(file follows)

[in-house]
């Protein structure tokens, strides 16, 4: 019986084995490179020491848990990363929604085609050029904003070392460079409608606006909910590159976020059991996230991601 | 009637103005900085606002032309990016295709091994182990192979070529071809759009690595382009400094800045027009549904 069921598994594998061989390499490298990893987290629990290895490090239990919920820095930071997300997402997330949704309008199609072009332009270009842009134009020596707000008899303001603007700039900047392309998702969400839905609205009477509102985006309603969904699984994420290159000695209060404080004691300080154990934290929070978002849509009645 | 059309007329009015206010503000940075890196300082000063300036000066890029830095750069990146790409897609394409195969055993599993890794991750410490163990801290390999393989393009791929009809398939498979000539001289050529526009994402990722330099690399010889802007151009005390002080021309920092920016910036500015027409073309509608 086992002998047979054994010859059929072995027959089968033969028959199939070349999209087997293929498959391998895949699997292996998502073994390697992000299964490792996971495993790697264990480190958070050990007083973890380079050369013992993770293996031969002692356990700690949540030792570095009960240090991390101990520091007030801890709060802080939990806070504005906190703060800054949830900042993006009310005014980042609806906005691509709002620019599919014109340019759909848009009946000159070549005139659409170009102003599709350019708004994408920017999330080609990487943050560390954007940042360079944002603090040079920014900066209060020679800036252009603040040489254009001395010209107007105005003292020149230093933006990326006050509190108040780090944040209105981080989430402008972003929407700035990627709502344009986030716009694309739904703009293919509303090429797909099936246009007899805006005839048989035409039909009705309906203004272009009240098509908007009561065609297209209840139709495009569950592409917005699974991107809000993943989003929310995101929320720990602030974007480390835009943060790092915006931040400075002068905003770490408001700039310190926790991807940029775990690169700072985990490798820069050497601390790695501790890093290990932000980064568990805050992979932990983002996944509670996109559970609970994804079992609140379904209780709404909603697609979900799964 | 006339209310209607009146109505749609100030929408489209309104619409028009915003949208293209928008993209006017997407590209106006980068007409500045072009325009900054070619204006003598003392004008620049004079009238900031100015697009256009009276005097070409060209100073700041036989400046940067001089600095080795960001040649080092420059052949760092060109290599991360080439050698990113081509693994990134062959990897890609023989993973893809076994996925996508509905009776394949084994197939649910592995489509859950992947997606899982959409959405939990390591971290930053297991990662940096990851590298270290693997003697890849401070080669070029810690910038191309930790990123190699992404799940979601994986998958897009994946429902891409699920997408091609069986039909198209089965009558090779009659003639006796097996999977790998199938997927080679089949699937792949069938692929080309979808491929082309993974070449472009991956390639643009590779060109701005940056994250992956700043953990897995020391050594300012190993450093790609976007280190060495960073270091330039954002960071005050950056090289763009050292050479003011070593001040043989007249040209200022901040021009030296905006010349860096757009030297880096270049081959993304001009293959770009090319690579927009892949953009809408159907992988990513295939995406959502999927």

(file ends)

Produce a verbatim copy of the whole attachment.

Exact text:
[in-house]
């Protein structure tokens, strides 16, 4: 019986084995490179020491848990990363929604085609050029904003070392460079409608606006909910590159976020059991996230991601 | 009637103005900085606002032309990016295709091994182990192979070529071809759009690595382009400094800045027009549904 069921598994594998061989390499490298990893987290629990290895490090239990919920820095930071997300997402997330949704309008199609072009332009270009842009134009020596707000008899303001603007700039900047392309998702969400839905609205009477509102985006309603969904699984994420290159000695209060404080004691300080154990934290929070978002849509009645 | 059309007329009015206010503000940075890196300082000063300036000066890029830095750069990146790409897609394409195969055993599993890794991750410490163990801290390999393989393009791929009809398939498979000539001289050529526009994402990722330099690399010889802007151009005390002080021309920092920016910036500015027409073309509608 086992002998047979054994010859059929072995027959089968033969028959199939070349999209087997293929498959391998895949699997292996998502073994390697992000299964490792996971495993790697264990480190958070050990007083973890380079050369013992993770293996031969002692356990700690949540030792570095009960240090991390101990520091007030801890709060802080939990806070504005906190703060800054949830900042993006009310005014980042609806906005691509709002620019599919014109340019759909848009009946000159070549005139659409170009102003599709350019708004994408920017999330080609990487943050560390954007940042360079944002603090040079920014900066209060020679800036252009603040040489254009001395010209107007105005003292020149230093933006990326006050509190108040780090944040209105981080989430402008972003929407700035990627709502344009986030716009694309739904703009293919509303090429797909099936246009007899805006005839048989035409039909009705309906203004272009009240098509908007009561065609297209209840139709495009569950592409917005699974991107809000993943989003929310995101929320720990602030974007480390835009943060790092915006931040400075002068905003770490408001700039310190926790991807940029775990690169700072985990490798820069050497601390790695501790890093290990932000980064568990805050992979932990983002996944509670996109559970609970994804079992609140379904209780709404909603697609979900799964 | 006339209310209607009146109505749609100030929408489209309104619409028009915003949208293209928008993209006017997407590209106006980068007409500045072009325009900054070619204006003598003392004008620049004079009238900031100015697009256009009276005097070409060209100073700041036989400046940067001089600095080795960001040649080092420059052949760092060109290599991360080439050698990113081509693994990134062959990897890609023989993973893809076994996925996508509905009776394949084994197939649910592995489509859950992947997606899982959409959405939990390591971290930053297991990662940096990851590298270290693997003697890849401070080669070029810690910038191309930790990123190699992404799940979601994986998958897009994946429902891409699920997408091609069986039909198209089965009558090779009659003639006796097996999977790998199938997927080679089949699937792949069938692929080309979808491929082309993974070449472009991956390639643009590779060109701005940056994250992956700043953990897995020391050594300012190993450093790609976007280190060495960073270091330039954002960071005050950056090289763009050292050479003011070593001040043989007249040209200022901040021009030296905006010349860096757009030297880096270049081959993304001009293959770009090319690579927009892949953009809408159907992988990513295939995406959502999927």